Pressure-treated plywood is normal plywood that has been specially treated to be more resistant to insect and weather damage. It is typically a greenish colour due to the chemicals used in the pressure-treating process. Pressure-treated plywood is soaked in a combination of preservatives under high pressure, which forces the chemicals deep within the wood. The plywood is then removed from the solution and placed flat in special racks to dry.
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Pressure-treated plywood is far more resistant to insect and weather damage than normal plywood. The preservatives used in the process prevent the growth of mould and make the plywood unpalatable to termites and other insects. Pressure-treated plywood can be used in outdoor or hostile environments where normal plywood would be expected to fail. Pressure-treated plywood is relatively water resistant because the chemicals used in the pressure-treating process are not water soluble and reduce water absorption.
Pressure-treated plywood is easily identified by its unusual greenish tint, which can vary from light green to very dark green. It is heavier than untreated plywood due to the chemical load contained in the pores of the wood. Pressure-treated plywood is typically marked as such on the face of the board and may also have a yellow tag to identify it.
Pressure-treated plywood is manufactured almost exclusively as 4-foot-by-8-foot sheets, although retailers may re-saw it into other sizes depending on demand or customer request. Thicknesses range from approximately 3/8 inch to 1 inch. For boat flooring, individual sheets are glued together to achieve greater thicknesses, occasionally in excess of 2 inches.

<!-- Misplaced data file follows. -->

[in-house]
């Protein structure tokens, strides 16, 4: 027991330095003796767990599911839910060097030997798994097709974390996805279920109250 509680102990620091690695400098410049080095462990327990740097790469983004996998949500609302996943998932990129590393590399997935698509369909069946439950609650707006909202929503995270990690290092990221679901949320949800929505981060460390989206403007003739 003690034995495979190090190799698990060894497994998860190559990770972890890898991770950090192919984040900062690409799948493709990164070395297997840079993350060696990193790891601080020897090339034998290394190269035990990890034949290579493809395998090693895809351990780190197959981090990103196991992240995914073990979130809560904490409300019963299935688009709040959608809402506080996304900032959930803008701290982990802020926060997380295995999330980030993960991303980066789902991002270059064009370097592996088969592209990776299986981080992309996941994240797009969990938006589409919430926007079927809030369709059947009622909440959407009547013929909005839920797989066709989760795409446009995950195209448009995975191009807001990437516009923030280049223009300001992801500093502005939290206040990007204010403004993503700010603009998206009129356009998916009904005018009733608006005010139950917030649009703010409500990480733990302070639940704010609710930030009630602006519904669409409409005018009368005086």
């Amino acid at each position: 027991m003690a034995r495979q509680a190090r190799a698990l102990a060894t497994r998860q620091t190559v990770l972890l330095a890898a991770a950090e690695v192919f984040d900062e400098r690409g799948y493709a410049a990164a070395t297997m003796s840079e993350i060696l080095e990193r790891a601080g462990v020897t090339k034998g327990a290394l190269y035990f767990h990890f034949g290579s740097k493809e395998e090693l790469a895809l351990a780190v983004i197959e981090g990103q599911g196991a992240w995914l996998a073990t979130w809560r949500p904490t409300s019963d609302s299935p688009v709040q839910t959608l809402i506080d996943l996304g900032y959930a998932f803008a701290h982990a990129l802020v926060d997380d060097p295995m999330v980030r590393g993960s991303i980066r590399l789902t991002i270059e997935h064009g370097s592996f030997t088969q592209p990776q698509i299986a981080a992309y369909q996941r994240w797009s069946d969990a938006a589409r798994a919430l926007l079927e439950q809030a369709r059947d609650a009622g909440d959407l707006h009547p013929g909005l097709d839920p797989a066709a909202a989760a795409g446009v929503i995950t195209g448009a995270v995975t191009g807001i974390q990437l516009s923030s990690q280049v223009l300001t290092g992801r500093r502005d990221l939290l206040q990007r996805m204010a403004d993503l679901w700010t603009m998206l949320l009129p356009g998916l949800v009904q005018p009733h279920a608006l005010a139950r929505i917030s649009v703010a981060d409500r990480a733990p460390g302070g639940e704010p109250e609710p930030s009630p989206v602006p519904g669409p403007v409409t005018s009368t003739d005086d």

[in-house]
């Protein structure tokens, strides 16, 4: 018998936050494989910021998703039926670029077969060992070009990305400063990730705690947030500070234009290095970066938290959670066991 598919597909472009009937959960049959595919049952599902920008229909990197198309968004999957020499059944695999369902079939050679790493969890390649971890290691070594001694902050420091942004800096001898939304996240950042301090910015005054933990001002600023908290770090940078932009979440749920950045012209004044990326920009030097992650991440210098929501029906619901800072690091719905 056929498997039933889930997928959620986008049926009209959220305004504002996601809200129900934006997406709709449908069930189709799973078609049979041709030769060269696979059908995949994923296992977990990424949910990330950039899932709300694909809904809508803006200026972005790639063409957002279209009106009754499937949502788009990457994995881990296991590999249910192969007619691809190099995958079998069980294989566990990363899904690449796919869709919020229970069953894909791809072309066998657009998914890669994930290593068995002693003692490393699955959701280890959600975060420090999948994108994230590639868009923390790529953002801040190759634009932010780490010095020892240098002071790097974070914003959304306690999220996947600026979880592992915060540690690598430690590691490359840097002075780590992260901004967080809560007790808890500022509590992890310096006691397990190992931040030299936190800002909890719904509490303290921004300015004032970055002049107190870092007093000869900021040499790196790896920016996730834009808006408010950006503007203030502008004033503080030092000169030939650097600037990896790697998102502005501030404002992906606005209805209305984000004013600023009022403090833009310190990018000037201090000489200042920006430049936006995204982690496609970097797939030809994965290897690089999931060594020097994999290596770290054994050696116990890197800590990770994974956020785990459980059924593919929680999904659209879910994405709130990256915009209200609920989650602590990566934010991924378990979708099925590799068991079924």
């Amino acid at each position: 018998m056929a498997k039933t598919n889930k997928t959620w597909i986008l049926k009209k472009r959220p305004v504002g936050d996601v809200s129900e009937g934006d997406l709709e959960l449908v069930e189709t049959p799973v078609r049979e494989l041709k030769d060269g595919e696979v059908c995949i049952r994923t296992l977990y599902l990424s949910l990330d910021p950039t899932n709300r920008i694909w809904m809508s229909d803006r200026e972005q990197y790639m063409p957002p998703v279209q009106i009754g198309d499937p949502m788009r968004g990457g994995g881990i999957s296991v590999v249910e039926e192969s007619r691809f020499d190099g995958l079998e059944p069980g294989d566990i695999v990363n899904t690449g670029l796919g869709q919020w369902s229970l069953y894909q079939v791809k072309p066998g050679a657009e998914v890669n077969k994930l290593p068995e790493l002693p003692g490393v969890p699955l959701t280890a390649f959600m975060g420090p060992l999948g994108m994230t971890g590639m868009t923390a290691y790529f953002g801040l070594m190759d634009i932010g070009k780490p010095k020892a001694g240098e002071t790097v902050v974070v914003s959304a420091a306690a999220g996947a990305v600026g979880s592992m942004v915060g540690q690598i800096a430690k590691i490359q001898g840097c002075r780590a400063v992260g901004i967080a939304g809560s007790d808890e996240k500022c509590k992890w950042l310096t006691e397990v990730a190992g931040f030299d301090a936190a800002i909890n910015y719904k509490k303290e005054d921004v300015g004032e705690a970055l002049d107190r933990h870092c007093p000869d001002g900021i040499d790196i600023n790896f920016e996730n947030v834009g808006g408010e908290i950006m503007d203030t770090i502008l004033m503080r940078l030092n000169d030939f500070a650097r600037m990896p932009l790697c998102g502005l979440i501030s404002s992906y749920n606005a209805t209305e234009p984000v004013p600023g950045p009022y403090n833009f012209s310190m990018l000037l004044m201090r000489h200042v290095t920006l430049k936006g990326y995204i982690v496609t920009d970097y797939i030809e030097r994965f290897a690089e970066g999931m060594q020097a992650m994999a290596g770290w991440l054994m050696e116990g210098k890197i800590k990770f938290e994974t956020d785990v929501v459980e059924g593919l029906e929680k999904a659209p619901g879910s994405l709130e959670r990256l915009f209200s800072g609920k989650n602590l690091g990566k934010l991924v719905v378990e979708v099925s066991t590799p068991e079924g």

Special galvanised, painted, stainless steel, or aluminium fasteners are usually used when installing pressure-treated plywood. There are two reasons for this. First, the chemicals used in the pressure-treating process can be quite corrosive to standard fasteners. Second, the environments that typically require pressure-treated plywood are almost always hostile to standard iron nails and screws.
Some pressure-treated plywood may contain arsenic and other toxic chemicals. Most pressure-treated lumber is not suitable for indoor use. Pets, children and adults may be exposed to toxic levels of these chemical. Pressure-treated plywood should not be used in or on the ground, as these chemicals can leech into the soil, contaminating groundwater. Sawdust from cutting pressure-treated plywood should be collected and disposed of properly. Some newer pressure-treated plywood does not contain these toxic chemicals, and this type should be selected whenever possible.
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